All Things In Perspective

7 Jul

This last holiday weekend our family made our annual Fourth of July pilgrimage to Bear Creek Lake to go camping.  I’m not even certain how it came to be three years ago that we elected to go camping over the Fourth of July.  It could have been because of additional vacation time, but more likely I expect it was because I didn’t want to have to go through the hullabaloo associated with fireworks.  Whatever, the source of the tradition, this is how we now spend an extended Fourth of July weekend each year.

While this year we included all of the standards – breakfast bowls over an open fire, canoeing into the deepest darkest corners of Bear Creek Lake, a multitude of trips to the “beach” and of course the smorefest – this year will stand out for years to come as a result of an unplanned adventure.

One evening after dinner it was clear that my oldest son was annoyed by some issue.  I read his subtle gestures and body language – arms crossed, eyes glared (when opened), iPod turned way up – many may have not picked up on these ques, but being the sensitive and in-tune mother I am, I did.  I suggested we go for a walk to talk.  Please note the word “walk”.  We get along relatively well and are able to have some pretty good conversations, so it wasn’t long before he was sharing his frustrations.  As we talked, we walked.  He led, and I followed absentmindly, engaged in conversation.  It wasn’t until after about a half-hour, I discovered he was uncertain where we were.  Fortunately I love exploring…even when there isn’t a real adventure, I like to imagine one.  So, I set forth – enjoying the heavy canopy of the trees and the mysterious sounds of the bugs and reptiles.  Following trail markings, guideposts and environmental ques, we moved forward, backtracked and strategized routes.  As the time passed we noticed the setting sun and what was once reminiscent of childhood treks in the wooded suburbs began to feel more like a potential episode of Survivor Man.  Shortly before the sun set completely, we looked across the lake, we had only recently boated in and noticed the boat house on the opposite shore.  For several minutes we considered swimming across as a last resort – what seemed for a moment as the only way we might be able to avoid a night spent sleeping in the woods.  Suddenly as I began to step into the water, I recalled a bit of trivial information my brain had clearly stored for just this occasion – the distance across a body of water often appears shorter than it actually is.  Suddenly I envision the very real possibility if we set out into the water, we could, very likely, drown in the center of the lake without ever being noticed.  Withdrawing my feet from the water, my primal maternal and survival instincts now finally switched on.  I set off at an accelerated pace, warning my son to watch his step as a broken ankle would critically impair our chances.  I commanded that he walk briskly and not stop to consider the sound of creatures moving through the marshy grass – either friend or foe we would not benefit from stalling.  I used all of my Girl Scout know-how, tidbits gleaned as a Cub Scout den mother and factoids learned through excessive TV documentary viewing to ensure the best possible outcome in what was quickly becoming a scary situation.  Thanks to some scary but good choices, the light of a well charged iPod, the grace of God our “walk” ended safely back at our campsite 3 hours after we had set out at 10:00PM at night.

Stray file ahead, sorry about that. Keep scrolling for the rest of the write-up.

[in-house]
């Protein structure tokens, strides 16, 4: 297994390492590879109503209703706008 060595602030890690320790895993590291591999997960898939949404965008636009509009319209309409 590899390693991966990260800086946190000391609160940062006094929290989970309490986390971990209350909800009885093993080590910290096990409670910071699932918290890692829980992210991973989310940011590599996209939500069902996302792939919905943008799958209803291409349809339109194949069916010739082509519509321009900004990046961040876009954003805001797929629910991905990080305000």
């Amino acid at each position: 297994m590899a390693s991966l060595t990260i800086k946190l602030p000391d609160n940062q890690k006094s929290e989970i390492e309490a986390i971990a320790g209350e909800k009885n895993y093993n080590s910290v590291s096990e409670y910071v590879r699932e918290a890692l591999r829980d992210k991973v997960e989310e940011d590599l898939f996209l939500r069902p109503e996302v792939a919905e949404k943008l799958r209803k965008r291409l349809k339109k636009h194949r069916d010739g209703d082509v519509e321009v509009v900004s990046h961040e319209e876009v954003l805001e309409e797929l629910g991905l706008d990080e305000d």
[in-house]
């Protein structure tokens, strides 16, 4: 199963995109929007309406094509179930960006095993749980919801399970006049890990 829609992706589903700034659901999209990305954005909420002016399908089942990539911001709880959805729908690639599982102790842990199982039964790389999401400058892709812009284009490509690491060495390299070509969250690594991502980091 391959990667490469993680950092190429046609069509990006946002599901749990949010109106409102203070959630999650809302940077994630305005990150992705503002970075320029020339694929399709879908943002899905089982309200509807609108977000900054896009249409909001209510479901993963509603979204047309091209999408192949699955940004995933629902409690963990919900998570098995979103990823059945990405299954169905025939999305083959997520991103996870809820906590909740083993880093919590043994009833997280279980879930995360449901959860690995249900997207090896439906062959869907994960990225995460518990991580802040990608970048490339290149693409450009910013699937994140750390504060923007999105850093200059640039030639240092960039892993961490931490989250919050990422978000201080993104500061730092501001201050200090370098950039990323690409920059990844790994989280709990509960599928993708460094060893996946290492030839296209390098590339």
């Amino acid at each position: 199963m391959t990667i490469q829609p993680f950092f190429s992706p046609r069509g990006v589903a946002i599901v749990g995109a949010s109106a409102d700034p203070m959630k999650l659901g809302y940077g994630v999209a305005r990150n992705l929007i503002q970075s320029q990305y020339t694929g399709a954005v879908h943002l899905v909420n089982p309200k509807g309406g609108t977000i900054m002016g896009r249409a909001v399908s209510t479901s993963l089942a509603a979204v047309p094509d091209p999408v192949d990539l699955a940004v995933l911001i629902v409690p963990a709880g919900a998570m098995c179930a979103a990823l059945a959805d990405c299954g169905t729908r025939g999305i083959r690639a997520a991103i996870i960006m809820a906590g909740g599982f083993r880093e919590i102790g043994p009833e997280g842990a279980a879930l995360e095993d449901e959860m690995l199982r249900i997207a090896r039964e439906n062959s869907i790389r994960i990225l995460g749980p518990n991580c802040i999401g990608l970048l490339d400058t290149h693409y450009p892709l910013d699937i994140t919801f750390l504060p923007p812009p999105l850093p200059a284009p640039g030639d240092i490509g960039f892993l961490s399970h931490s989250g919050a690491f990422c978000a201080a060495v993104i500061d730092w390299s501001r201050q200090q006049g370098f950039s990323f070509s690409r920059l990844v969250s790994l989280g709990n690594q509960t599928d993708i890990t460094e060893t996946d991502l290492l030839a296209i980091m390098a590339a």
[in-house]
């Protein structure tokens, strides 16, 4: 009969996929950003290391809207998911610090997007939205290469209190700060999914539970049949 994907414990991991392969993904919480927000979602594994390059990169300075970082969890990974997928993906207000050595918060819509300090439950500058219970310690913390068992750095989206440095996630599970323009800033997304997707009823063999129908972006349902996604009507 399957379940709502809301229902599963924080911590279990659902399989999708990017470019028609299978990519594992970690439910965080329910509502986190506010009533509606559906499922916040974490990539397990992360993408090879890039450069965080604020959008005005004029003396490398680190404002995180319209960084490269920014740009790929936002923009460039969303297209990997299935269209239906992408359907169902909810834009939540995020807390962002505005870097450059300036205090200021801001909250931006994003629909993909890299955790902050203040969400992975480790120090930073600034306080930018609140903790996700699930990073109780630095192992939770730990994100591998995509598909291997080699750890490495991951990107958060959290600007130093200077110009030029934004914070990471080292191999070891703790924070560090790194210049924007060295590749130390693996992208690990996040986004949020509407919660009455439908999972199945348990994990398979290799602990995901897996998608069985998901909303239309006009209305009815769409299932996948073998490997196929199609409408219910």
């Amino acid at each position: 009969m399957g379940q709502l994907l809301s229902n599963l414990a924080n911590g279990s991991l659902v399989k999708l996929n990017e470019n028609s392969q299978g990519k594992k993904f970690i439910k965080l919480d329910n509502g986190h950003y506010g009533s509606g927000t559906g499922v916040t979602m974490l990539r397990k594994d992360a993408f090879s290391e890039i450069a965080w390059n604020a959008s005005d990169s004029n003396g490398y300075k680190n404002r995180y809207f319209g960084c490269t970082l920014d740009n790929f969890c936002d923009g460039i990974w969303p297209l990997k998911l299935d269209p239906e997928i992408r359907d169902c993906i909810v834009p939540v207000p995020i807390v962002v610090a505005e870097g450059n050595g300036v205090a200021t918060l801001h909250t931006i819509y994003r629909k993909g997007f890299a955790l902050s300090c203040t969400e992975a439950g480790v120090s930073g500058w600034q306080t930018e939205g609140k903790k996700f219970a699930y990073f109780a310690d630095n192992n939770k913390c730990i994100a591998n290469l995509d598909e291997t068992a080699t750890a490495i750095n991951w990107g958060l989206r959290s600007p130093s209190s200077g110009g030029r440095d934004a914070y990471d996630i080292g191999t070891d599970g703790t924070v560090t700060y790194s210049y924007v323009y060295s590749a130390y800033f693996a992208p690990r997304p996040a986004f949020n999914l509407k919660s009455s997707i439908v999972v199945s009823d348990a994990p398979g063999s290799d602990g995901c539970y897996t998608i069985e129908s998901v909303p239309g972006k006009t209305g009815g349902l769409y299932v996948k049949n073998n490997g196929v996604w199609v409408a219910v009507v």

A funny attribute about me is that no matter what my circumstances I am looking for the lesson or the metaphor in the situation.  Throughout our adventure I considered what was I to learn from this.  I most definitely learned that this old gal still has it – I hiked, on the fly, about 10 miles in Crocs.  However, I think the main lesson I gleaned from this adventure was priorities.  On an average day, I am greatly concerned with how to make my day more efficient, how to keep my house cleaner, how to generate enough income for the basics, how to school my children better, how to loose weight, how to run my business better…you get the idea, I bet many of these jive with our own day-to-day thoughts.  During that three-hour adventure my only thoughts were how to keep us safe and get back home and how much we must be worrying the rest of our family uncertain of what had become of us.  Not once did I consider health insurance or grocery bills, developmental delays or remedial reading lessons, rap lyrics or lip gloss shades.  For that moment, God gave me an opportunity to see that ultimately if all I have is a safe place to sleep and the well-being of my family, everything else will work itself out.

So as you are swinging on your trapeze or stepping out on the high wire – don’t worry about the acts in the other rings, the quality of the cotton candy being eaten or whether the elephants have been receiving their vitamins.  Simply focus on the basics and enjoy the breeze in your hair as you swing through the air.


2 Responses to “All Things In Perspective”

  1. Jen July 7, 2010 at 5:30 pm #

    Love this, Joyce. Great job putting those thoughts into words. I love how you always, always, always strive to find God’s voice in the middle of the background noise, and to learn from every situation you find yourself in. Keep on keepin’ on, sweet friend. I love you so much.

  2. Terri July 7, 2010 at 8:36 pm #

    Well said! And you go! 10 miles in your crocs 🙂

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